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Report No. 185

Section 165

Judge's power to put questions or order production.

In the 69th Report, only certain structural changes were suggested in section 165. We accept the same, subject to making it clear that the power of the Court to put questions under section 165 cannot be used to put questions which are prohibited by the Evidence Act or any other statute.

We recommend that the restructured section 165 should read as follows:

"165. Judge`s power to put question or order production.- (1) Subject to the provisions of sub-sections (2), the Judge may, in order to discover or to obtain proper proof of relevant facts, ask any question he pleases, in any form, at any time, of any witness, or of the parties, about any fact relevant or irrelevant; and may order the production of any document or thing:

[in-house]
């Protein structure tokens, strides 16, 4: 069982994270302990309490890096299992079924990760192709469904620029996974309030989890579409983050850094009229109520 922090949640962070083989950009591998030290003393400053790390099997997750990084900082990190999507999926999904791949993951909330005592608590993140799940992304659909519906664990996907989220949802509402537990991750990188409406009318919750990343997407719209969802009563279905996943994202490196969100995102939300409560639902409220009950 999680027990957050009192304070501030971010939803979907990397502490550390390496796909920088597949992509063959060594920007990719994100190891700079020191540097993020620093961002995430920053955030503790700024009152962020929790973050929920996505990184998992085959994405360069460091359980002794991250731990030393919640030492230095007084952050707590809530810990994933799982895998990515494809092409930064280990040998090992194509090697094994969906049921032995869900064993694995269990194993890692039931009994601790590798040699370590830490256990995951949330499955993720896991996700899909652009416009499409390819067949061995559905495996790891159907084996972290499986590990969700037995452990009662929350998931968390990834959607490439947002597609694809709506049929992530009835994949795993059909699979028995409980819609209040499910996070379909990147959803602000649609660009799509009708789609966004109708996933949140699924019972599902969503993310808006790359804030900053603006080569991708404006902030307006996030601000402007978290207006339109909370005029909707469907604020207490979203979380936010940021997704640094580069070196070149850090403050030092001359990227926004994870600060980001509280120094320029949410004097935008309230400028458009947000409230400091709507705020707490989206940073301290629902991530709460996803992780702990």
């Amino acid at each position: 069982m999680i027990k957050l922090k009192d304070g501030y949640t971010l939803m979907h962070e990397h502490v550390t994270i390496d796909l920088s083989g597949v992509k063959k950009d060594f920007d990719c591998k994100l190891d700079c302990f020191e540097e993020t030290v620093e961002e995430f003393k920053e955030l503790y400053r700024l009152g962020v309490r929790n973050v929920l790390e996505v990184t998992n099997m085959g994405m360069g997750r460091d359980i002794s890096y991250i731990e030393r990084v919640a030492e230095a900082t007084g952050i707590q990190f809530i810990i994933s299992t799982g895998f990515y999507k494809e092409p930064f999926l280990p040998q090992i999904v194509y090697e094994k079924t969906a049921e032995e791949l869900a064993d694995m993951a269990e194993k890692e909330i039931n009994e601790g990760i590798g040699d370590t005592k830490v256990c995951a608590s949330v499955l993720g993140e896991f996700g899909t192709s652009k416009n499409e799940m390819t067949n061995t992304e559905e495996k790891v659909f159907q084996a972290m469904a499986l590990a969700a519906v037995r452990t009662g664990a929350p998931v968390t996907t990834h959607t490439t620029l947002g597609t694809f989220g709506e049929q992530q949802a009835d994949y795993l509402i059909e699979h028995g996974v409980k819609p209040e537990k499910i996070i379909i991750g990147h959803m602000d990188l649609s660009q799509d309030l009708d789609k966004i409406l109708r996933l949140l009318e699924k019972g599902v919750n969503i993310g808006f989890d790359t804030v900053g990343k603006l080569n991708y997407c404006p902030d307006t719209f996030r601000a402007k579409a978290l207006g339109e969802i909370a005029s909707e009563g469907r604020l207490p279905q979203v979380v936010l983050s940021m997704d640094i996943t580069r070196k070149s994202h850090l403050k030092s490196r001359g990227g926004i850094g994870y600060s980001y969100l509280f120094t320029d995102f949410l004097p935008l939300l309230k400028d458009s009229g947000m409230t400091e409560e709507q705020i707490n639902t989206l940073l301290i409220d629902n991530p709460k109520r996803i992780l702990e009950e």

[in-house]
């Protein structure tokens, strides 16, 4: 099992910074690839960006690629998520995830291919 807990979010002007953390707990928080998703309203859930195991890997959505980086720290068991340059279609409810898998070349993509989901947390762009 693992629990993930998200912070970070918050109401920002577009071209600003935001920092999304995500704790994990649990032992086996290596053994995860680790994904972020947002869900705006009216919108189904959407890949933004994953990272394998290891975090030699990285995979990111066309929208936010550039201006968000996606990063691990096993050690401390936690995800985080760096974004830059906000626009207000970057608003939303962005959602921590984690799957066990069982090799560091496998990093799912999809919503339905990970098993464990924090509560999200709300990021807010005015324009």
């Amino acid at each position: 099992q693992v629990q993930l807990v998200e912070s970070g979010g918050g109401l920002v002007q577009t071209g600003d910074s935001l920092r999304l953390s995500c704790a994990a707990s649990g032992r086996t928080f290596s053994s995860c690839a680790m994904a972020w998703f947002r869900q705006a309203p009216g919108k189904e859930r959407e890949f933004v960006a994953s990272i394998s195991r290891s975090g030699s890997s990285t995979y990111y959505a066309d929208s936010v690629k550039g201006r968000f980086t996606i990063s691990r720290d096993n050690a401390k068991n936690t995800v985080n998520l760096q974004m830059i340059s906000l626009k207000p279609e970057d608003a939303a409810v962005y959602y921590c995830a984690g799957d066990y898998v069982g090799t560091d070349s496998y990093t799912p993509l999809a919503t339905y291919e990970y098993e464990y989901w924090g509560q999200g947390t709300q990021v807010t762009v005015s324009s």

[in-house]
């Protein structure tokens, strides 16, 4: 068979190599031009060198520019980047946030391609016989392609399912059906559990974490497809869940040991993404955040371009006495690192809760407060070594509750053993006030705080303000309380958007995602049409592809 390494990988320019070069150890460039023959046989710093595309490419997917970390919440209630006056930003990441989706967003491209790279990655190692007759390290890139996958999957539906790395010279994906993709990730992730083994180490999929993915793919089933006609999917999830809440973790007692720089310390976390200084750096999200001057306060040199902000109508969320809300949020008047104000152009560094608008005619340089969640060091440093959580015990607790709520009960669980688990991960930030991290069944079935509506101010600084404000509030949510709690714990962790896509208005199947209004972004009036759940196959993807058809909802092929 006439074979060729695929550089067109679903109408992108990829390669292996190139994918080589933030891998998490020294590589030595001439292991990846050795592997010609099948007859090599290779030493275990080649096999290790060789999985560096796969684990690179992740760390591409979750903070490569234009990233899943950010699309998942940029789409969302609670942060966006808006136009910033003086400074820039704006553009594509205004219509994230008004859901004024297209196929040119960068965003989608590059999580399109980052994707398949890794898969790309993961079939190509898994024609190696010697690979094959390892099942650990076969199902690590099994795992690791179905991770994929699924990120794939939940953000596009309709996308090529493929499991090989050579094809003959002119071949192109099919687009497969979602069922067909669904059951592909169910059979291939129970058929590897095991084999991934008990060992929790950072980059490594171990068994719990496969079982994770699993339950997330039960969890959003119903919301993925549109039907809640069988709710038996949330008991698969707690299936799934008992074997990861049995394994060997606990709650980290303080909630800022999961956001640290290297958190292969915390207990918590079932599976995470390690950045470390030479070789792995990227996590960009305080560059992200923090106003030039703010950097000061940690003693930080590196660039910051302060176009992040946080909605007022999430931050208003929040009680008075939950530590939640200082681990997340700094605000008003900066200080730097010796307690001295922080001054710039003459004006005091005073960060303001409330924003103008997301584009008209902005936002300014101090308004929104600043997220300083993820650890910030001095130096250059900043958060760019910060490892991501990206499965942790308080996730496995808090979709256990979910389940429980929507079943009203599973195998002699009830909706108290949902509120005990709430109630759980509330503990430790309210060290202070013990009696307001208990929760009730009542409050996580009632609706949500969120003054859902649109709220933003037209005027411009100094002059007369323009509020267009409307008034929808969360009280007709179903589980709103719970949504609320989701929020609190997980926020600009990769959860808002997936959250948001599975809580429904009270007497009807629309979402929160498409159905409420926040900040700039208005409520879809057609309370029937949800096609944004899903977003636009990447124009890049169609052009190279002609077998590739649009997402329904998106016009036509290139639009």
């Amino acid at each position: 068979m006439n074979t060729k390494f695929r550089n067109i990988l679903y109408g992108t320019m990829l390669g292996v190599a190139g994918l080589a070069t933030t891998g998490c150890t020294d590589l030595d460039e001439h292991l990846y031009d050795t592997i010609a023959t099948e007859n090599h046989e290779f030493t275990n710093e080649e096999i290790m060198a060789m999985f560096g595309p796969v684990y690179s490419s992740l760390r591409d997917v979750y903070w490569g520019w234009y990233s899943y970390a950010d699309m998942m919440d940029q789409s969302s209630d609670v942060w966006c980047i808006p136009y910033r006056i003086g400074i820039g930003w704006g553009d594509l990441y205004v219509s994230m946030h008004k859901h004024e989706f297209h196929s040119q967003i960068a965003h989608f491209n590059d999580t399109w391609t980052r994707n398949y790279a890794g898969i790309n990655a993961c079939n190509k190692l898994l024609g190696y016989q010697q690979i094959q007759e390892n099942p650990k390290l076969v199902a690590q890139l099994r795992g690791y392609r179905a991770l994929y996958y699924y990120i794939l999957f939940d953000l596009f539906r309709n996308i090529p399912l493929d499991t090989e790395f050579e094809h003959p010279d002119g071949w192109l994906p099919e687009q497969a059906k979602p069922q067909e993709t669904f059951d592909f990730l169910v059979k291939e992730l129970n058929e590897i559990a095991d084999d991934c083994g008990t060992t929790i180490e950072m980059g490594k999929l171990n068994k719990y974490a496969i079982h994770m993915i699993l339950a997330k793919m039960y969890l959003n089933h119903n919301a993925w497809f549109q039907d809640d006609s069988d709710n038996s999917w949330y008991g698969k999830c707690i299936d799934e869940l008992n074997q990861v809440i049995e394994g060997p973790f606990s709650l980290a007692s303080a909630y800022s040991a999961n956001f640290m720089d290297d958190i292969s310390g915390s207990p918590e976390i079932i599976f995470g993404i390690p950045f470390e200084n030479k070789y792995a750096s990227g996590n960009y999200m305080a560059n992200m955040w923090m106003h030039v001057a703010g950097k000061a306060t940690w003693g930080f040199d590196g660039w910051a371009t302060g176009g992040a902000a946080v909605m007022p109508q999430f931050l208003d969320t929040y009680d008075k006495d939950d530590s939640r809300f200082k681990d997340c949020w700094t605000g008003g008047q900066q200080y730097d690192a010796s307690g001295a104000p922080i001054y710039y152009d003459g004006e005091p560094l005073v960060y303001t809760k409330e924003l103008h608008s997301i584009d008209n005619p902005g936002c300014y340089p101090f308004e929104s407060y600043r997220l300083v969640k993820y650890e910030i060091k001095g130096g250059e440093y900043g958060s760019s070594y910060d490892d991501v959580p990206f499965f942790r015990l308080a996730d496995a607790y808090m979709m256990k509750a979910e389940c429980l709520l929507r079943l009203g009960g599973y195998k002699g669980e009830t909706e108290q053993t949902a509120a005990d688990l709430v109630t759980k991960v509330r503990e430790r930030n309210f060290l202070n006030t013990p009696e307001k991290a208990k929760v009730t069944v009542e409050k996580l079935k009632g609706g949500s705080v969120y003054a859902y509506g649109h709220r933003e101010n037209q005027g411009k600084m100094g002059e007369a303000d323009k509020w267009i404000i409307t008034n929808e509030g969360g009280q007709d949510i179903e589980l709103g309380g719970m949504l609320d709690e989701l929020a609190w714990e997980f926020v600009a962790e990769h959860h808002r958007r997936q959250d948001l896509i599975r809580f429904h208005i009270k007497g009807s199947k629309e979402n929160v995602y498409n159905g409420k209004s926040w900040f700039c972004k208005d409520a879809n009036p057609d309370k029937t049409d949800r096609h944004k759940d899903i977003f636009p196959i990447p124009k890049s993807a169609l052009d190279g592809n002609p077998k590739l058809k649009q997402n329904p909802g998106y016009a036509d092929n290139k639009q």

Provided that the parties or their agents shall not be entitle.-

(a) to make any objection to any such question or order, or,

(b) without the leave of the court, to cross-examine any witness upon any answers given in reply to any such question.

(2) Nothing in sub-section (1) shall authorize a Judge to-

(a) ask or compel a witness to answer any question or to produce any document which such witness would be entitled to refuse to answer or produce, under the provisions of this Act or under any other law for the time being in force, if the questions were asked or the documents were called for by the adverse party; or

(b) dispense with primary evidence of any document, except in the cases hereinbefore excepted.

(3) Notwithstanding anything contained in this section, the judgment of the Court must be based upon facts declared relevant under this Act and duly proved."

Section 166

This section refers to 'Power of Jury or assessors to put questions.

In the 69th Report, see Ch. 97, it was suggested (para 97.2) that the system of trial by jury has since been abolished in India. So far as assessors are concerned, special laws which deal with the role of assessor make adequate provision. Hence section 166 be deleted. We agree.



Review of the Indian Evidence Act, 1872 Back




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